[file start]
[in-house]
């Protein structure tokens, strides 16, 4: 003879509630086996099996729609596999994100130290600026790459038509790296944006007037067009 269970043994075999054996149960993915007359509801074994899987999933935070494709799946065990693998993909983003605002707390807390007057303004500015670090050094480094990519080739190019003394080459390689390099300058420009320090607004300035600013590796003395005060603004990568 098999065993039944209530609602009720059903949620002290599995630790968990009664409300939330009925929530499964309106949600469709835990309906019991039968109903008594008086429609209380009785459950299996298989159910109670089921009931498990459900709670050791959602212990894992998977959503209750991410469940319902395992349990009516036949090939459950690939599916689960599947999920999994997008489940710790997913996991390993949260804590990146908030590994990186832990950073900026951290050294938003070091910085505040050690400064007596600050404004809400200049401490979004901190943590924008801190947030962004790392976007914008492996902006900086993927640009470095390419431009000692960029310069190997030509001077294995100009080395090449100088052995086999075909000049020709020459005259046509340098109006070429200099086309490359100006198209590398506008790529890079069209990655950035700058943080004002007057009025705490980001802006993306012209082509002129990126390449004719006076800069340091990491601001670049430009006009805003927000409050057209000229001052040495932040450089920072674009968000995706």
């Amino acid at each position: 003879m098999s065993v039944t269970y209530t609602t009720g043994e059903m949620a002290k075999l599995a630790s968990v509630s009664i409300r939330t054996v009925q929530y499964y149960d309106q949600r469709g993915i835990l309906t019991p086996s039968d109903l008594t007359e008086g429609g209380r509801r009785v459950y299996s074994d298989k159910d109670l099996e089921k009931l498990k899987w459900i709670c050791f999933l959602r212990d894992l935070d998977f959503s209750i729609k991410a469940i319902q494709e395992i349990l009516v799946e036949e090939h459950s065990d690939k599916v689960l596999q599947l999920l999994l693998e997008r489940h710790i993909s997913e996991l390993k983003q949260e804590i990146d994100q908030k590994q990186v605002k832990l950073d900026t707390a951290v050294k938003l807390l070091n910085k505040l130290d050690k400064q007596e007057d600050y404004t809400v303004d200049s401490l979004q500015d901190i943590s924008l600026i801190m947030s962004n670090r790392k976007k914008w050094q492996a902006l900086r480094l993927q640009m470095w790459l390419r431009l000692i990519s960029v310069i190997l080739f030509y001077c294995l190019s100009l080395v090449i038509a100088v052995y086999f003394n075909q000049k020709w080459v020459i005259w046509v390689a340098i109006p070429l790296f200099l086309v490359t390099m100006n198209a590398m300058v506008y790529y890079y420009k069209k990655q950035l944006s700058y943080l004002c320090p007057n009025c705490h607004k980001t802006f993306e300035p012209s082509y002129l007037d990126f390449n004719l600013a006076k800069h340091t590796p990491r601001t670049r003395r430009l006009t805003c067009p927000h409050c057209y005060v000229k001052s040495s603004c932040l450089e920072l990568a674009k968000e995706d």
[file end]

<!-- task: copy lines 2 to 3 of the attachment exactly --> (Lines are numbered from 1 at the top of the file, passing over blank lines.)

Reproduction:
């Protein structure tokens, strides 16, 4: 003879509630086996099996729609596999994100130290600026790459038509790296944006007037067009 269970043994075999054996149960993915007359509801074994899987999933935070494709799946065990693998993909983003605002707390807390007057303004500015670090050094480094990519080739190019003394080459390689390099300058420009320090607004300035600013590796003395005060603004990568 098999065993039944209530609602009720059903949620002290599995630790968990009664409300939330009925929530499964309106949600469709835990309906019991039968109903008594008086429609209380009785459950299996298989159910109670089921009931498990459900709670050791959602212990894992998977959503209750991410469940319902395992349990009516036949090939459950690939599916689960599947999920999994997008489940710790997913996991390993949260804590990146908030590994990186832990950073900026951290050294938003070091910085505040050690400064007596600050404004809400200049401490979004901190943590924008801190947030962004790392976007914008492996902006900086993927640009470095390419431009000692960029310069190997030509001077294995100009080395090449100088052995086999075909000049020709020459005259046509340098109006070429200099086309490359100006198209590398506008790529890079069209990655950035700058943080004002007057009025705490980001802006993306012209082509002129990126390449004719006076800069340091990491601001670049430009006009805003927000409050057209000229001052040495932040450089920072674009968000995706």
């Amino acid at each position: 003879m098999s065993v039944t269970y209530t609602t009720g043994e059903m949620a002290k075999l599995a630790s968990v509630s009664i409300r939330t054996v009925q929530y499964y149960d309106q949600r469709g993915i835990l309906t019991p086996s039968d109903l008594t007359e008086g429609g209380r509801r009785v459950y299996s074994d298989k159910d109670l099996e089921k009931l498990k899987w459900i709670c050791f999933l959602r212990d894992l935070d998977f959503s209750i729609k991410a469940i319902q494709e395992i349990l009516v799946e036949e090939h459950s065990d690939k599916v689960l596999q599947l999920l999994l693998e997008r489940h710790i993909s997913e996991l390993k983003q949260e804590i990146d994100q908030k590994q990186v605002k832990l950073d900026t707390a951290v050294k938003l807390l070091n910085k505040l130290d050690k400064q007596e007057d600050y404004t809400v303004d200049s401490l979004q500015d901190i943590s924008l600026i801190m947030s962004n670090r790392k976007k914008w050094q492996a902006l900086r480094l993927q640009m470095w790459l390419r431009l000692i990519s960029v310069i190997l080739f030509y001077c294995l190019s100009l080395v090449i038509a100088v052995y086999f003394n075909q000049k020709w080459v020459i005259w046509v390689a340098i109006p070429l790296f200099l086309v490359t390099m100006n198209a590398m300058v506008y790529y890079y420009k069209k990655q950035l944006s700058y943080l004002c320090p007057n009025c705490h607004k980001t802006f993306e300035p012209s082509y002129l007037d990126f390449n004719l600013a006076k800069h340091t590796p990491r601001t670049r003395r430009l006009t805003c067009p927000h409050c057209y005060v000229k001052s040495s603004c932040l450089e920072l990568a674009k968000e995706d």